Apron ties up £5m funding round to clean up accounts payableby
New payments provider Apron has secured seed funding to boost its product innovation, build up its roster of accounting partners and introduce new integrations.
The $5.5m seed funding round announced earlier this week by new payments provider Apron is led by private equity giant Bessemer Venture Partners, with angel participation from the founders of Melio and Klarna.
According to Apron’s founder and CEO Bogdan Uzebkov, the funding will be used on product innovation, boosting the tool’s accounting partner channel and helping accountants set up payments-as-a-service offerings, and establishing new integrations in the accounting technology ecosystem.
Since its relatively low-key launch earlier this year, Apron has worked on differentiating itself from the multiple payments platforms available in the accounting tech ecosystem. It has done this in two main ways: through its proprietary payments platform and end-to-end payments workflow.
The payments platform element does not use a wallet or Open Banking-driven solution, instead relying on its own bespoke banking rails to make payments, regardless of which bank the customer uses.
In a similar way to the GoCardless system (but in reverse), when a customer wants to pay multiple suppliers at one time in Apron, the tool takes the total amount from the customer’s bank and instantly disperses it to customers.
Open Banking is available for supported accounts or, if unavailable, via instant bank transfer. Apron can also make payments globally, with access to more than 150 countries and more than 30 currencies.
This solution allows Apron customers to avoid the batch payment issues some Open Banking users run into, and swerve the potential added complexities of wallet solutions, which require additional know your customer (KYC) checks, regular topping up and configuration of bank feeds.
End-to-end payments workflow
Apron has also built an end-to-end payments workflow, where accountants and bookkeepers can make supplier or payroll payments on behalf of clients without needing bank account access, or set up approvals processes for confirming transactions with clients that require one click to initiate.
Apron founder Uzebkov, who previously worked at fintech giants Revolut and Square, told AccountingWEB he understood why many accountants have been reticent about offering payments as a service line to clients.
“Payments is still a very manual process,” said Uzebkov. “There are xls files, emails and a lot of other documents flying around. We understand there’s an opportunity for accountants and bookkeepers to make payments on behalf of clients but some are reluctant to get involved in the area because it’s such a manual, inefficient process.”
Uzebkov also flagged research conducted by Apron that highlighted the fact that it takes between five to seven apps to run a typical payments process, with bank apps, accounting software, messaging services, invoice approval apps and trusty Microsoft Excel all featuring heavily.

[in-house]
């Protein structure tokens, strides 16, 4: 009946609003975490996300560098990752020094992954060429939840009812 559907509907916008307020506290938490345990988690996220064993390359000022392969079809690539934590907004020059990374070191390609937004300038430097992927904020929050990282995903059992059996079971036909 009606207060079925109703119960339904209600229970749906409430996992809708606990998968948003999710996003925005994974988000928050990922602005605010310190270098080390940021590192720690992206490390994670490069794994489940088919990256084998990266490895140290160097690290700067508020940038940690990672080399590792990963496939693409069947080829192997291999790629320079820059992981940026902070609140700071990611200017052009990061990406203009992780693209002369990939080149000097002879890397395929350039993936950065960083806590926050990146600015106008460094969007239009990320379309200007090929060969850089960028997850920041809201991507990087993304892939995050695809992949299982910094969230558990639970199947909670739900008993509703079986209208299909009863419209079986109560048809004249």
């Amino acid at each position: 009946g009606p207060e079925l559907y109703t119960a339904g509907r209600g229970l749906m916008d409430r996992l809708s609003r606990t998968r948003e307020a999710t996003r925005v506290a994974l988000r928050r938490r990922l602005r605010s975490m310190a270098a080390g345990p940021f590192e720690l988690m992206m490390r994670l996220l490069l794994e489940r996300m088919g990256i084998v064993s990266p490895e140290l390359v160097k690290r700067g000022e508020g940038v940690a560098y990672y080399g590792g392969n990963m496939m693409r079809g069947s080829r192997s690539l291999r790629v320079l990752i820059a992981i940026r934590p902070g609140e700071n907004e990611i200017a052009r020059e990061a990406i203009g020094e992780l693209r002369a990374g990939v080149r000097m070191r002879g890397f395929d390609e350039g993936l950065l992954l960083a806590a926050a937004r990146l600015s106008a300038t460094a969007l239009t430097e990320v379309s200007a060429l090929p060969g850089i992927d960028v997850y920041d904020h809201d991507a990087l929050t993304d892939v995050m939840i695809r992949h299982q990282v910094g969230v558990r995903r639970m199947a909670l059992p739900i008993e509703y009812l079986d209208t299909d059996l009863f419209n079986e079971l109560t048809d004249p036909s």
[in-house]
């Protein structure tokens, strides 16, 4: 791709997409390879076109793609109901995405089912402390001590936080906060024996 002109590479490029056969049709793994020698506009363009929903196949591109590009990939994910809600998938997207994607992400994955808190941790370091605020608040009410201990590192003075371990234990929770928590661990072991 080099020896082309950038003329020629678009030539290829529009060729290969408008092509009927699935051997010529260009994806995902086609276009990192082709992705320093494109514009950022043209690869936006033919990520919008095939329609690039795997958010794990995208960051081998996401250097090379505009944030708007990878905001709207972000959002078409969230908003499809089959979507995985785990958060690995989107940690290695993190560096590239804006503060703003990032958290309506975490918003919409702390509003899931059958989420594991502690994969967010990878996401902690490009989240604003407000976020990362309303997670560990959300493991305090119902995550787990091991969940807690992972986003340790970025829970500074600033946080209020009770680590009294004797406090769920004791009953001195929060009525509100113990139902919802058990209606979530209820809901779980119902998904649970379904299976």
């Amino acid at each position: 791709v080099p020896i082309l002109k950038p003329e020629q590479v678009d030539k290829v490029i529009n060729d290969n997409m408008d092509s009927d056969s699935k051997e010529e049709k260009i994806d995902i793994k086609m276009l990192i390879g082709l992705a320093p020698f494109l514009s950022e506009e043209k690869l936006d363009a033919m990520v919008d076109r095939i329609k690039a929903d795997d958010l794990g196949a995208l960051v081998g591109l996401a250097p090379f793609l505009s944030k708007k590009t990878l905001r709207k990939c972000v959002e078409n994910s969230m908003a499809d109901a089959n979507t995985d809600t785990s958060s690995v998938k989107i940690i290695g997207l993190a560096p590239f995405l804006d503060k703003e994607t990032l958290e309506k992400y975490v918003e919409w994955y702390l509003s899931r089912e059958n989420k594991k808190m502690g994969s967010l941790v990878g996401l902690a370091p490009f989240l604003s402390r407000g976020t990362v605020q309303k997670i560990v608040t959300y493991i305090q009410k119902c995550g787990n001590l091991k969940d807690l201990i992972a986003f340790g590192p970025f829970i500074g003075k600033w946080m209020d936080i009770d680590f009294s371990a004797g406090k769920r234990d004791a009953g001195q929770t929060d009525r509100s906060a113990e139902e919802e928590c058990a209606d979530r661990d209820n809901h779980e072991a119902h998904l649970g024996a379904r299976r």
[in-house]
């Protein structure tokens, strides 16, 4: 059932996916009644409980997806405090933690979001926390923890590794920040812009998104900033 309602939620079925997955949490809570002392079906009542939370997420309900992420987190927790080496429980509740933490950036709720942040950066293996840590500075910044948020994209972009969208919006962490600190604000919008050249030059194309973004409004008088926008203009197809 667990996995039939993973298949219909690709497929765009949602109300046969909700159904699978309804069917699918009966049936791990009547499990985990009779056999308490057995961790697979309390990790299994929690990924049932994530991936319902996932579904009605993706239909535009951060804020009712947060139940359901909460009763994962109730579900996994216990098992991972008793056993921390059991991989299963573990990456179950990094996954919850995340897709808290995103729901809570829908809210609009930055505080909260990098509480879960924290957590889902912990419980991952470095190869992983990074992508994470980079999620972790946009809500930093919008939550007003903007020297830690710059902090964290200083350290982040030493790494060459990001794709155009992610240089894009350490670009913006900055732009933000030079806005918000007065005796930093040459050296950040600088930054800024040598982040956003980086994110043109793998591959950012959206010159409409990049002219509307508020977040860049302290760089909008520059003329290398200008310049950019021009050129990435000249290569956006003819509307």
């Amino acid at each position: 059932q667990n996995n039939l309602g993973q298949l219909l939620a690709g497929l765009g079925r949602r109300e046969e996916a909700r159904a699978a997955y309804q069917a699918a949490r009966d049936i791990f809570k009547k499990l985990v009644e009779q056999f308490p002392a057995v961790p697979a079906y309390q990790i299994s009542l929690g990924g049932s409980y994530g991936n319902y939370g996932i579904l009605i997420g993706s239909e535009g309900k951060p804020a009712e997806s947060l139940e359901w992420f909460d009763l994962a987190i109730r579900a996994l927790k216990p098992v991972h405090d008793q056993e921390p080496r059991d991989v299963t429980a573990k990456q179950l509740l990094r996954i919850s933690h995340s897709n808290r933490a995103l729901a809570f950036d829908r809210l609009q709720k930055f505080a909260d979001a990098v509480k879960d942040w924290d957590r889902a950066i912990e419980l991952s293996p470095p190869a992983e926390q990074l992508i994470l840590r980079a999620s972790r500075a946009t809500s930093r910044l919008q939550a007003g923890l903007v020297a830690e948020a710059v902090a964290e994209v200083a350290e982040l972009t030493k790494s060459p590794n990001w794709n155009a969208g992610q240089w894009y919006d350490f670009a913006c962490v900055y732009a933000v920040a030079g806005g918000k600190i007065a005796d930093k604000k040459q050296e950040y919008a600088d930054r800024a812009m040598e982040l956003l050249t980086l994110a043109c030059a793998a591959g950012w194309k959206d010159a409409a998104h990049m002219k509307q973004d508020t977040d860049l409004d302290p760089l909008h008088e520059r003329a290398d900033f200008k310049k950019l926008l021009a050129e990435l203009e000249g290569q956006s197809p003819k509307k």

‘Payments have been a bit of a nightmare’
Apron user Aaron Patrick, head of accounts at Boffix, told AccountingWEB that the solution had helped solve the knotty problem of batch payments for his firm.
“Payments have been a bit of a nightmare,” said Patrick. “Many of our clients have gone down the challenger bank route, which is great for them in many ways, but not when they’re trying to make bulk payments. As soon as you throw bulk payments into the mix, many of the payment providers can’t do it as they’re restricted by the Open Banking framework. Apron is the first solution where you can do bulk payments and approvals seamlessly.
“It pretty much replaces BACS as a service,” continued Patrick. “The accountant can use Apron to set up the payment, the client gets an approval on their phone and clicks to run. For us, payroll wasn’t making money, so this could be the tool that finally makes it more lucrative.”
Through integrations with Xero and QuickBooks Online, Apron can also read invoices and help make the payments process more automated. Through OCR technology built into the platform, if the system spots an outstanding payment on Xero or QuickBooks and the invoice is attached, Apron’s API can see, read and clarify it.
The tool also automatically extracts bank details from the invoice to cut the time and risks associated with manually keying in information.
“For platforms like QuickBooks where there isn’t an area to put bank details, this is a potential game-changer,” added Patrick. “Apron grabs the information and makes it work.”
Apron offers free payroll payments and an accountant partner programme. For supplier payments and approvals, its subscription package starts at £29 a month. It also offers international payments, charging 0.5% on top of the mid-market FX rate, and a pay-by-card solution specific to businesses that need to finance their working capital and can’t access funding with a bank. These include e-commerce businesses that buy abroad and sell domestically, and the service allows them to pay any supplier with a personal or business credit card at an additional cost. For more information and full pricing details visit Apron’s website.